Crypto firms are poaching top lawyers to save on external legal fees

Crypto companies desperate to avoid regulatory slip-ups while slashing their legal bills are poaching top attorneys with promises of plum roles and seven-figure salaries, reports the Wall Street Journal (WSJ).
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Crypto companies are poaching top attorneys with promises of plum roles and seven-figure salaries in a bid to avoid regulatory slip-ups and slash legal bills, reports the Wall Street Journal (WSJ).

Firms are also beefing up their in-house legal expertise to facilitate mainstream acceptance and to attract more potential investors, says the WSJ.

John Wolf Konstant, senior consultant at tech-focused recruiting firm Whistler Partners, told WSJ:

“In [the crypto] space, the consensus is you need to have someone in-house early.”

“Especially since investors are going to require that, you need to have someone there to help chaperone the process and to make sure everything is buttoned up from the start.”

Konstant also explained how, while competition is fierce across all sectors, companies are particularly keen to tie down those with previous crypto law firm experience or specialized crypto knowledge.

Indeed, top legal operators enmeshed in crypto are in such demand, he says remuneration packages can run into the seven-figure range.

Earlier this year, San Francisco-based crypto exchange Kraken announced that it was on the hunt for at least 30 lawyers. Chief legal officer Marco Santori said he’d “like to hire sixty” but doesn’t know how to. “Can I acquire a law firm?” he pondered.

Then in an email update to the WSJ last week, Santori said: “We are attracting the best lawyers from both traditional finance and white-shoe firms. The brain drain is real and we couldn’t be happier with it.”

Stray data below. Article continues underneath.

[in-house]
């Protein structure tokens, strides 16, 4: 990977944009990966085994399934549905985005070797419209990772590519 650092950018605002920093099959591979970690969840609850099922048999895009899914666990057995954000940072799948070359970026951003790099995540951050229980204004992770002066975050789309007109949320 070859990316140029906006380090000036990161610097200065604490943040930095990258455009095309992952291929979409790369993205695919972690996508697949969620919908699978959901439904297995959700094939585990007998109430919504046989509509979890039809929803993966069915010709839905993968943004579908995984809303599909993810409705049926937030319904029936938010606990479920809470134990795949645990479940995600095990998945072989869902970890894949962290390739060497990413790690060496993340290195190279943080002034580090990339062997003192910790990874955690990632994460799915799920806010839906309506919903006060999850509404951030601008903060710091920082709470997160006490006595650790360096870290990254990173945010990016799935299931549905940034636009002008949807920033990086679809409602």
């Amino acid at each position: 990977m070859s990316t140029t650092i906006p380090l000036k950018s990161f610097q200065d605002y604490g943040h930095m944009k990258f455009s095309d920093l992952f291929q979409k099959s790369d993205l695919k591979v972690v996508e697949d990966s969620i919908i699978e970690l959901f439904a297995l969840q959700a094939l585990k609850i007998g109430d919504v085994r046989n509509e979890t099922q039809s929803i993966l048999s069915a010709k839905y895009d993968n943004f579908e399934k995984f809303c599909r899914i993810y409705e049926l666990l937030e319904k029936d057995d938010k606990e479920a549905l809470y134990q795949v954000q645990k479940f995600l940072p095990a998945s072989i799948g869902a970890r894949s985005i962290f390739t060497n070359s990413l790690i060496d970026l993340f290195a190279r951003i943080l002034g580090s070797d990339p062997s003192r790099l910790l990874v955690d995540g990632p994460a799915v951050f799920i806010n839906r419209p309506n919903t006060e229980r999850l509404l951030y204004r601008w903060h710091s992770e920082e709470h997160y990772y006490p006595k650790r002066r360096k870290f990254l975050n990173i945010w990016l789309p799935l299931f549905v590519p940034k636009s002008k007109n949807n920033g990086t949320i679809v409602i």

Kraken isn’t the only big crypto name buttressing its legal team. Over the past two years Coinbase has lured top legal minds who worked for the likes of JP Morgan Chase, Goldman Sachs, and even Kraken.

The exchange also paid a reported $18 million to convince its chief legal officer Paul Grewal to jump ship from Facebook in July 2020.

Crypto’s push to hoover up top legal professionals isn’t the first time the space has turned its sights – and wallets – on other industries’ top talent.

When Bitcoin’s price spiked in the second half of last year, increasing numbers of banking professionals decided to try their hand in the burgeoning new market.

Crypto firms have also made a habit of turning to Wall Street when in need of top performers.

Read more: Binance u-turns on Russian trading ban, Kraken remains steadfast

And just last week, Menlo Park VC firm Andreessen Horowitz (a16z) announced that it’s putting together a stellar team of top academics from around the US to help vet, research, and code its crypto portfolio.

The team will initially comprise researchers and experts who have previously plied their trade at institutions including Stanford University, Cambridge University, and Harvard.

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